The R value is a measure of thermal resistance of a material. In the building and construction industry all insulation materials are rated for their performance in restricting heat transfer which is expressed as the R value. The R value represents the scale of efficiency of insulation materials - the higher the R value, the greater the insulating effect.

Under uniform conditions, R value (thermal resistance) is the ratio of the temperature difference across an insulation of a specified thickness and the heat flow per unit area through it. Increasing the thickness of an insulating layer increases the thermal resistance. For example, doubling the thickness of fibreglass batting will double it’s R-value. Products which have the same R value will provide exactly the same insulation, provided they are correctly installed.

Units and Measures

Following are the units for measuring thermal mass:

  • SI Units: square-metre kelvins per watt (m²•K/W) or square-metre degree Celsius per watt (m²•°C/W)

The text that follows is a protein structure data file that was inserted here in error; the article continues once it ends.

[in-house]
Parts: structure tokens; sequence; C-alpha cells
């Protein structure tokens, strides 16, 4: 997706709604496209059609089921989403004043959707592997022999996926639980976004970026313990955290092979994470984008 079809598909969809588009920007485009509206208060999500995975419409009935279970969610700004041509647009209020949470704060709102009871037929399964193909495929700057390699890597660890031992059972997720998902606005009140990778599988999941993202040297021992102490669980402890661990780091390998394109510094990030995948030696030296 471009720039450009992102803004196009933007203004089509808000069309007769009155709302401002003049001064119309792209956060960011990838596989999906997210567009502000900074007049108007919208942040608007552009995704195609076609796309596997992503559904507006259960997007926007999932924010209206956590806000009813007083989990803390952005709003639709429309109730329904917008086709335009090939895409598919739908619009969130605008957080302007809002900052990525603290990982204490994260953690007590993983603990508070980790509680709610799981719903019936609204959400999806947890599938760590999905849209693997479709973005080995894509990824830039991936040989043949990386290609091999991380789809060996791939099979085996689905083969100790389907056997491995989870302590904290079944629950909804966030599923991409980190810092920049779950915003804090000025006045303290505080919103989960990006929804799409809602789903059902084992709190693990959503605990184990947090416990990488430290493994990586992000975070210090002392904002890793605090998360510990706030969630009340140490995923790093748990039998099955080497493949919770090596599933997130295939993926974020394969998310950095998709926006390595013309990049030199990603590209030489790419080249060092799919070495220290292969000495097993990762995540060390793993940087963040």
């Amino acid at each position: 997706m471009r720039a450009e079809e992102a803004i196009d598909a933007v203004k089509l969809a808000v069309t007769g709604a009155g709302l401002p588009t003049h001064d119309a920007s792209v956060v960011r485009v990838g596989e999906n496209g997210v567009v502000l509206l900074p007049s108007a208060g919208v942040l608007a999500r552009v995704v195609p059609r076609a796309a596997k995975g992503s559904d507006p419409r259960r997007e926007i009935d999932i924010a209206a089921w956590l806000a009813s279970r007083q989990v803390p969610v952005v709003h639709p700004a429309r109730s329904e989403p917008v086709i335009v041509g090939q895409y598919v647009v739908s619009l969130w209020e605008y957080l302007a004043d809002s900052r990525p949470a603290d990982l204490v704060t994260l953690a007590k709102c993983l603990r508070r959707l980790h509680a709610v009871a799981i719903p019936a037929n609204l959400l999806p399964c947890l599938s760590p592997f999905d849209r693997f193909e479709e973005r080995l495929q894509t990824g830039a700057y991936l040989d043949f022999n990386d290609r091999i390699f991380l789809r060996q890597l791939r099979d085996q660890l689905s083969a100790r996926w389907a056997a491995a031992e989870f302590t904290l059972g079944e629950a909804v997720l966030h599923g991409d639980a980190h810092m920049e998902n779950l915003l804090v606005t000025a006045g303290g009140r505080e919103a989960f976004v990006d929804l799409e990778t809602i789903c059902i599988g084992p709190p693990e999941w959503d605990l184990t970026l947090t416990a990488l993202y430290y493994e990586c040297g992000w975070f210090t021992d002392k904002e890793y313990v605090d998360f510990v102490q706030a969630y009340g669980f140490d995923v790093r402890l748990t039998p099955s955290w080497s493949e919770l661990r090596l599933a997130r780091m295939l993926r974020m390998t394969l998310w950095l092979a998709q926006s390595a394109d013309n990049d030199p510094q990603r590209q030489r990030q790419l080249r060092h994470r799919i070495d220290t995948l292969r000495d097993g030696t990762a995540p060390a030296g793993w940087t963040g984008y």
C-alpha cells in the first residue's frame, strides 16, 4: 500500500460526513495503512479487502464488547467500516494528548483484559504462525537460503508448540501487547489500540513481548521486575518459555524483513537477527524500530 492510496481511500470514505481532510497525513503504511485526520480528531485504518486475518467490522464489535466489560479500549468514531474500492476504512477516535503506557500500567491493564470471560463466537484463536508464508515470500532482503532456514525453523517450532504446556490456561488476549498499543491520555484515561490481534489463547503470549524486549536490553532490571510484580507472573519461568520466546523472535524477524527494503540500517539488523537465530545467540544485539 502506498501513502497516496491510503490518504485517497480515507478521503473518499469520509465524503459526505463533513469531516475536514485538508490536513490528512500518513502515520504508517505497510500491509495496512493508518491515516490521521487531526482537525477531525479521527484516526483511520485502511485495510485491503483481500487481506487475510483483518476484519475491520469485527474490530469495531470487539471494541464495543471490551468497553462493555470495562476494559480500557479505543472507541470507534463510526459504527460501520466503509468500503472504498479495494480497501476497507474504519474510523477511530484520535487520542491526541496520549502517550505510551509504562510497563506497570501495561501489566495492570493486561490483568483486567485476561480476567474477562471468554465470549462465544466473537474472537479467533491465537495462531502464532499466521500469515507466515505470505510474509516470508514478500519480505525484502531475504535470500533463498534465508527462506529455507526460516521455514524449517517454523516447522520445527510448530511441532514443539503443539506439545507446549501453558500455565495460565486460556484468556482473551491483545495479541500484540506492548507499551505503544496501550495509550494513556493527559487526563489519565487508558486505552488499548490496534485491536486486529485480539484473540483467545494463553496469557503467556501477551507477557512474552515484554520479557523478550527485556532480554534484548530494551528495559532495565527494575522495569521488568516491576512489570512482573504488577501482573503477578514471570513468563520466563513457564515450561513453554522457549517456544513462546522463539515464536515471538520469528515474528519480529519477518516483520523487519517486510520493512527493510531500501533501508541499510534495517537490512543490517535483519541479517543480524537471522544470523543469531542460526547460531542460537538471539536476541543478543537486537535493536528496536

• Imperial Units: Square feet degree Fahrenheit hour per British thermal unit (ft²•°F•h/Btu)

R-value is usually measured by using the Heat Flow Meter Apparatus and following the process called Steady-State Thermal Transmission Properties. In this test method a specimen placed between a hot plate and a cold plate to measure it’s thermal resistance.

Example Values

Following are metric R-values for common building materials:

Material R-Value
Fiberglass batts R3.1
Rockwool batts R2.5
Polyethylene foam R3.0
Gypsum plasterboard R0.06
Clay roof tiles R0.02
Autoclaved Aerated Concrete Blocks (200mm 350kg/m3) R2.0

References


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